“I guess…hell, I don't know.” She swapped the sweater for blouse. “It’s hard to describe.” Liar. You know exactly how it sounds; a deep baritone with a huskiness to it that flows through you like fine wine, raises gooseflesh on your arms, leaving you off-balance, a strange tingling sensation racing through you. She placed a hand at her throat and tried to breathe normally as guilt over such forbidden feelings overwhelmed her. If just the sound of his voice on the phone has such an effect on me, what on earth will happen when I meet him?
“Dammit! You’re not listening again.”
The declaration, complete with a heavy sigh, pulled Tori from those disturbing thoughts. “I’m sorry. What did you say?”
Sasha rolled her eyes and made no attempt to hide her frustration. “I said, give it to me.”
“I know good and well you at least got a picture of him before sashaying across the country to meet him, so gimmee.”
She looked away, said nothing.
Her best friend held out her hand and snapped her fingers. “Hand it over, girl. I wanna see the man who could persuade my reasonably intelligent – “
Sasha cocked her head to the side, one delicately arched brow raised.
“As I was saying, persuade my reasonably intelligent best friend to hightail it to Montana in the dead of winter.” She wiggled her fingers and grinned. “I can’t wait to see him.”
Tori glanced at the outstretched hand and reached for her purse. She didn’t bother to glance at the photo as she passed it over; didn’t need to. Her mind’s eye provided a vivid picture. Wind-blown ebony hair, streaks of grey at the temples. Strong, defined cheekbones anchored by heavy brows. Sky blue eyes framed by killer lashes. And his mouth. Oh God. What was it about his mouth that intrigued her so?
Full lips parted in a sexy smile that lit up his face and made her breath catch. She gave herself a mental shake and tried to focus on the task at hand. “His sister sent it. He's the one on the left. The other one is his late brother, Isaac.”
“Holy-moly girlfriend! No wonder you can’t wait to go. Talk about your tall, dark and handsome. He’s what…six feet at least; bedroom eyes if ever I saw ‘em, come hither smile…daaa-yum! I bet he’s got a killer ass, too.”
“Sassy!” Tori reached for the picture but her friend moved away, still studying it.
“What did you say his name is?”
“Well, Mr. Wade McBride, you are one delicious lookin’ cowboy.” She made a show of fanning herself with the picture. “And I’d be on ‘at puppy like mornin’ glory on a fencepost.”
Her face grew warm and she shook her head. Sasha had a one track mind of late and did her best to get Tori on the same track.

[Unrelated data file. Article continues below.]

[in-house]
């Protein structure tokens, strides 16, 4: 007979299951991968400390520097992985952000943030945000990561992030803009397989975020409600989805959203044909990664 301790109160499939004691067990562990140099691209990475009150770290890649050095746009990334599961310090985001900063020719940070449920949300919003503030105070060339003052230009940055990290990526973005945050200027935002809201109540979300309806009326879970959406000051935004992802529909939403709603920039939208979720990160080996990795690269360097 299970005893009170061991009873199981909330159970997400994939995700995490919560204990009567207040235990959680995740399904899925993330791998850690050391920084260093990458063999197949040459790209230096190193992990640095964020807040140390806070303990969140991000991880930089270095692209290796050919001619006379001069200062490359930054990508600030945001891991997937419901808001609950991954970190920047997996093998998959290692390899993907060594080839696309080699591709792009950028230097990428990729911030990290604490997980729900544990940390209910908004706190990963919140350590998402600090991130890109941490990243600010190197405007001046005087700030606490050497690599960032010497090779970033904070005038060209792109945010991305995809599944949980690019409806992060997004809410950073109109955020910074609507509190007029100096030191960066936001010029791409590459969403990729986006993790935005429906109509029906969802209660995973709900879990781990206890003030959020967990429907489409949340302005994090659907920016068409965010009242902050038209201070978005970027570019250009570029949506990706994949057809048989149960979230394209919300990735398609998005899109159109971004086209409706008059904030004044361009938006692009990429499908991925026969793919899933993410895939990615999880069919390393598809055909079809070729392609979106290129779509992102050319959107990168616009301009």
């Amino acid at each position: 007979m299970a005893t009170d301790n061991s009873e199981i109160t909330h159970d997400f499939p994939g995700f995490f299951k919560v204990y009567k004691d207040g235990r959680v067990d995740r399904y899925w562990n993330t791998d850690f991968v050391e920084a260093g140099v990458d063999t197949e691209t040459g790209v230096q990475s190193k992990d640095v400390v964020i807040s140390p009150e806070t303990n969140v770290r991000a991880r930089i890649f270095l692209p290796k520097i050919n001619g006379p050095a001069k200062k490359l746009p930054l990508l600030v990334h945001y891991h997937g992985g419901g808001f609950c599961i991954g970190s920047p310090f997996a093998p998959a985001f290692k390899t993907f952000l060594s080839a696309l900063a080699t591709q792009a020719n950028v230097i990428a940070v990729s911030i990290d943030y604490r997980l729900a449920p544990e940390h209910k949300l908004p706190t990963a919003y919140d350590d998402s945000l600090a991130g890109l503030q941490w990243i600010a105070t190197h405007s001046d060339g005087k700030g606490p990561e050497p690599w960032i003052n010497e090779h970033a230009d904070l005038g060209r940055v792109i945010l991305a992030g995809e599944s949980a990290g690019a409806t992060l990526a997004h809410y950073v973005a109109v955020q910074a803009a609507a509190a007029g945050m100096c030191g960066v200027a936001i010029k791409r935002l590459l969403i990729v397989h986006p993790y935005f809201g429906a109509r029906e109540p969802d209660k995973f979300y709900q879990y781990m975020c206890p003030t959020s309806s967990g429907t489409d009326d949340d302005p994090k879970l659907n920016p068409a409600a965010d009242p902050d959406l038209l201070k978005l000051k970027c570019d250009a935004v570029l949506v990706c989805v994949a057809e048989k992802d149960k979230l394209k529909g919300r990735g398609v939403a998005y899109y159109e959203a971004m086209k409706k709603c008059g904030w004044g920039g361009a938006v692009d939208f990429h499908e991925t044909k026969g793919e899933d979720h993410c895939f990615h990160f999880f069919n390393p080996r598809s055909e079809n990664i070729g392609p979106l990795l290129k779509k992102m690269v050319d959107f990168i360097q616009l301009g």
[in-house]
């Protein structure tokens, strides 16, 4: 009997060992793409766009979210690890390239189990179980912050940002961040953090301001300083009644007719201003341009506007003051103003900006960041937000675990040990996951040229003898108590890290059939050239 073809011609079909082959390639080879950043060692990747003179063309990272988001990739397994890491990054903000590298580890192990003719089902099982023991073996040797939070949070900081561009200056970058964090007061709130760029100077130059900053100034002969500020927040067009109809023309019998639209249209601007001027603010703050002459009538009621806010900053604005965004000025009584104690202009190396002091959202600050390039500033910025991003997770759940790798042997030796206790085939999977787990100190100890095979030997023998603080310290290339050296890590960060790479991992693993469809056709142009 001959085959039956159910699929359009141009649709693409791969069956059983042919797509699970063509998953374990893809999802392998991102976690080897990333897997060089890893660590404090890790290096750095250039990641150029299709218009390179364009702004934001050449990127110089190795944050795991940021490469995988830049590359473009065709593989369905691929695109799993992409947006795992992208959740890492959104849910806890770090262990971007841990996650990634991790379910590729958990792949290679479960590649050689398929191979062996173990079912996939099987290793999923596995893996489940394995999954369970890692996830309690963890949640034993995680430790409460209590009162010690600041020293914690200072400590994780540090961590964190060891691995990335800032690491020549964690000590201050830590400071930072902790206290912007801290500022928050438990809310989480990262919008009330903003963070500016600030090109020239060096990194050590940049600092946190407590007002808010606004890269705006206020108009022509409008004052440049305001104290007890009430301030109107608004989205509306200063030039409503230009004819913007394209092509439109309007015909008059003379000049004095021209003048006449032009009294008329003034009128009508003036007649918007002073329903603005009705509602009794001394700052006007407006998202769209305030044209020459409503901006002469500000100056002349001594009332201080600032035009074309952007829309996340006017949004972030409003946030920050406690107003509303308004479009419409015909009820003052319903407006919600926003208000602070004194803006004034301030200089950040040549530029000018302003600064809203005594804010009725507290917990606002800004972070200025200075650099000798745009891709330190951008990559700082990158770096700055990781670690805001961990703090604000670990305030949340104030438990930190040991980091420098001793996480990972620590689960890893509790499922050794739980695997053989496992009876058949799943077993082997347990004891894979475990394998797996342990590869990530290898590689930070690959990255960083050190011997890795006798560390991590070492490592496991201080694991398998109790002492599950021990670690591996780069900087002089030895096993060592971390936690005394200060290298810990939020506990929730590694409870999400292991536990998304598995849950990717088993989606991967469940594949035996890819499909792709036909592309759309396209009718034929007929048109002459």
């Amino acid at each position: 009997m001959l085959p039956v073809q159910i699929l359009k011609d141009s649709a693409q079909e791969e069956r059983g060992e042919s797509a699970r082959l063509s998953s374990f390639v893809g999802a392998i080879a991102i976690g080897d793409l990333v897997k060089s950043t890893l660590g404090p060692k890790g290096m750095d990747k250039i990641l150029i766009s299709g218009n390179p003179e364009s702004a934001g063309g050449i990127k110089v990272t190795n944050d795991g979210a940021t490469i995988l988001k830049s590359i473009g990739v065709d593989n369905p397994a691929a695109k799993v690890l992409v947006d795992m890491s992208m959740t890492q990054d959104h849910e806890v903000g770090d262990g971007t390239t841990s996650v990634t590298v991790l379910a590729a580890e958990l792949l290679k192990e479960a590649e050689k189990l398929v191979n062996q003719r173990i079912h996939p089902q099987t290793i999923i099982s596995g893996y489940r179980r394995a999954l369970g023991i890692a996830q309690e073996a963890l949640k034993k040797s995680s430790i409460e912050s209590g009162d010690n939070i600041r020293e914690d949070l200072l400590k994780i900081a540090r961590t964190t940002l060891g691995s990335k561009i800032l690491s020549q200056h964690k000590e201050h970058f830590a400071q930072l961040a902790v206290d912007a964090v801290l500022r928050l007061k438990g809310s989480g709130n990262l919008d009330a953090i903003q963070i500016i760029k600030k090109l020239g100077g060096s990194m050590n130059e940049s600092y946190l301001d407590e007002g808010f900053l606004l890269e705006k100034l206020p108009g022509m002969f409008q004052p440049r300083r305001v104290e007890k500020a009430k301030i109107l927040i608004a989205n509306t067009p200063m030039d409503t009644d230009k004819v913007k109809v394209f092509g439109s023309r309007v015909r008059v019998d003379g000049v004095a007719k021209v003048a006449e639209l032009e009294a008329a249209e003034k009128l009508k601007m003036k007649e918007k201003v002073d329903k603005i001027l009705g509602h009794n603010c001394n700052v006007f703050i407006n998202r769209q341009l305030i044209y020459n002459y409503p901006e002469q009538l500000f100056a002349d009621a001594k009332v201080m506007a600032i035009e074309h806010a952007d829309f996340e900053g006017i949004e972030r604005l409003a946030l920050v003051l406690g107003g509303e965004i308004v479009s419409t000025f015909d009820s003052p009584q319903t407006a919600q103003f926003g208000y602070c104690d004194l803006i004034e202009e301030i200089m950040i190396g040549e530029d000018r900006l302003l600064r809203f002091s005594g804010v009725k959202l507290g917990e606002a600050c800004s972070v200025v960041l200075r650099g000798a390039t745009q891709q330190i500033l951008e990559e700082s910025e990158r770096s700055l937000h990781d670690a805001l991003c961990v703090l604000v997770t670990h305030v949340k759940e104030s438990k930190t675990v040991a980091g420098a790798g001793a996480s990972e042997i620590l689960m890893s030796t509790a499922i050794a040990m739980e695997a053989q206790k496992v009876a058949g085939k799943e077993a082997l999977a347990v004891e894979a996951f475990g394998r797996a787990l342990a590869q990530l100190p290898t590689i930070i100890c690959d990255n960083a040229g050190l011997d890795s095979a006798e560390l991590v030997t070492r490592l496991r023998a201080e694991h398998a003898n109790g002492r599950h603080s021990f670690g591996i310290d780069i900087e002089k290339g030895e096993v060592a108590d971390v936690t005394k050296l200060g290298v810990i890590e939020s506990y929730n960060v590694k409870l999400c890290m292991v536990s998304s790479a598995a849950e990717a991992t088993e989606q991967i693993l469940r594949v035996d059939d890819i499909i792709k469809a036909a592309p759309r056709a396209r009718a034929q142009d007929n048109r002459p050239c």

“Damn. Damn. Damn!” She handed the picture back. “Sure you don't want me to come along? You’re a bit out of practice you know, and he may be more than you can handle alone.”
“It's nothing like that and you know it. It’s a job.”
“Yeah, well, it should be.” She rummaged through the contents of a dresser drawer and tossed a filmy nightgown at Tori. “Better take this along. Winter or not you'll want it 'fore this is over.”
“Good grief! Is sex all you think about?” She tossed the garment back to her and pulled out a pair of sweat pants.
“Hell yeah when I see a Timex man.”
Tori ducked her head and sighed. “I know I will regret this, but…a Timex man?”
Sasha giggled. “Think a can of Redi-Whip topping, some chocolate syrup…a strategically placed cherry.” She paused for effect. “And see if ‘at cowboy can take a lickin’ and keep on tickin’.”
Her face flamed as an image of McBride lathered in whipped topping and chocolate syrup formed. “Oh my God, Sasha! Where on earth do you come up with this stuff?” She extended her arm, palm up. “Never mind. I don’t want to know.”
“Trust me…one day you’ll thank me.”
“No. I won’t. Besides, he has a lot on his plate with his sister and mother both ill and the ranch. He needs a nurse, not a lover.”
“I've said it before and I'll say it again; you were too good for Eddie.” She waved her hand back and forth to silence Tori's rebuke. “I know, I know, it's wrong to speak ill of the dead. He was a good cop, a decent father, but a crummy, cheating husband.”
Tori sat on the edge of the bed and said nothing as her friend continued. “You’ve got the kindest heart of anyone I’ve ever known.” Sassy joined her on the bed, her smile reflective. ”I guess that explains why you put up with me all these years. And you have a capacity for caring I truly envy. It’s why you are such an awesome nurse. Well, that and the reasonably intelligent thing.”
Tori snorted. Sassy would never change. Thank God.
“I know you loved Eddie. I never understood why, but I know you did. But he’s gone, Tori. You need to let him go and love again.”
“I…I don’t know if I can. Every time I think about moving on, of getting involved with someone, I feel guilty. Like I’m…betraying him. I know it sounds silly to you, but it’s how I feel.”
Sasha slid an arm around her shoulders and squeezed. “I don’t think it sounds silly at all. He was your husband and you loved him. But he’s gone.” She blew out a breath. “You’re my best friend in the whole world. I want you to be happy. I want to see your eyes smile again.”
“I know you do. And I appreciate that.” She leaned her head on her friend’s shoulder. “I'm not interested in a relationship right now.” She sighed. “I don’t think I even remember how to kiss anymore so a relationship is out of the question.”
Sasha looked at the picture and grinned. “Wanna bet? Besides, kissing is like riding a bike, once you do it, you don’t forget how.” She giggled. “And if you did, I’m bettin’ this cowboy is one hell of a teacher.”
Tori placed the last bag on the cart by the door and called for a taxi. She stood in the middle of her living room, staring at the expensive set of matching luggage she’d splurged on, mentally checking off her preparations. Her rent was paid up for six months and the mail forwarded to her parents who would take care of any bills. Her friend had a key to the apartment and would keep an eye on things while she was gone.
She suffered no misgivings about leaving. In fact, her excitement grew as departure time approached. The need to take control of her life was of major importance right now. When she heard about the McBride’s needing a nurse, it was like a rainbow following a thunderstorm proclaiming the worst was over.
Maybe it was the prospect of change itself making her tingle with anticipation or something else altogether. Wade’s enticing voice notwithstanding, exactly what pulled her to Montana remained a mystery. She only knew she had to go.
The doorman rang to say the taxi arrived. Tori grabbed her purse, the cumbersome luggage cart and headed out the door. As it shut, she heard the phone ring.
She let it go to voicemail.